born in India, I haven’t spent half my life living in an ashram sitting at the
feet of a guru meditating 14 hours a day, I don’t have a ZZ Top beard (or any
facial hair actually) and I can’t get my hips into Lotus position without
dislocating my knees.  But then I
remember, something a very wise woman once told me –

“It’s not teaching, it’s sharing

And all of a sudden the clouds
part and clarity shines through like the sun after a brief summer storm.  That is what I do, I am a sharer of
knowledge.  Knowledge that I have gained
from people who were born in the proverbial place, who have sat at the feet of
a guru and lived in ashrams and who have imparted their knowledge so that I
can, in turn, impart to others.  Yes I
admit it I am the quintessentially Western sharer of yoga knowledge.  It’s just that “yoga teacher” fits so much
better onto a business card!

So, with my re-found confidence, and my
knowledge of my own true abilities to share it (the knowledge that it, not the
confidence, or maybe both actually…I’m mumbling…) I found myself stood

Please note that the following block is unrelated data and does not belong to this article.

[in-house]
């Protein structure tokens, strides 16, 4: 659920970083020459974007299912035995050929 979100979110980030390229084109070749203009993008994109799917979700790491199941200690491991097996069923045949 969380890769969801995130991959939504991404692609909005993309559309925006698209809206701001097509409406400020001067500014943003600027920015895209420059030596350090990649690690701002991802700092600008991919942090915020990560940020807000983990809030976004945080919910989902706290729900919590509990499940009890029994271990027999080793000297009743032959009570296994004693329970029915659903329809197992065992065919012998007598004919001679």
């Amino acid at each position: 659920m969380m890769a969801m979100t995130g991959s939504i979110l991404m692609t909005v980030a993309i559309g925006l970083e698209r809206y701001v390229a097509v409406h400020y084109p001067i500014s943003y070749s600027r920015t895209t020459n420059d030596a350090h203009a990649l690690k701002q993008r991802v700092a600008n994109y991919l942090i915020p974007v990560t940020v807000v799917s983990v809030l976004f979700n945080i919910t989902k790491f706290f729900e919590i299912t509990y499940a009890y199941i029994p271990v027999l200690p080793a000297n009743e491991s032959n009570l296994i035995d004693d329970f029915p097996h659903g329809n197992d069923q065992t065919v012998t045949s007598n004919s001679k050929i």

before a group of 8 wonderful people who had turned up for my knowledge.  And, as with every session, it dawned on me
once again that familiar feeling of why I do this.  I want to share my knowledge of yoga because
I want everyone else to know how good it feels to move and breathe with awareness,
to feel an expansion within your heart, your body and your soul.  Who wouldn’t want to share that?!

The Road to Dru

My yoga journey began about 11 years ago, not long after my Mum died.  What began as a quest for physical exercise has, over the years, grown into a whole new path and way of life.  I didn’t know it back then, but yoga taught me how to breathe again, literally and metaphorically.  Nothing has ever made sense to me the way yoga does, and finding the flowing stillness of DRU felt just like coming home.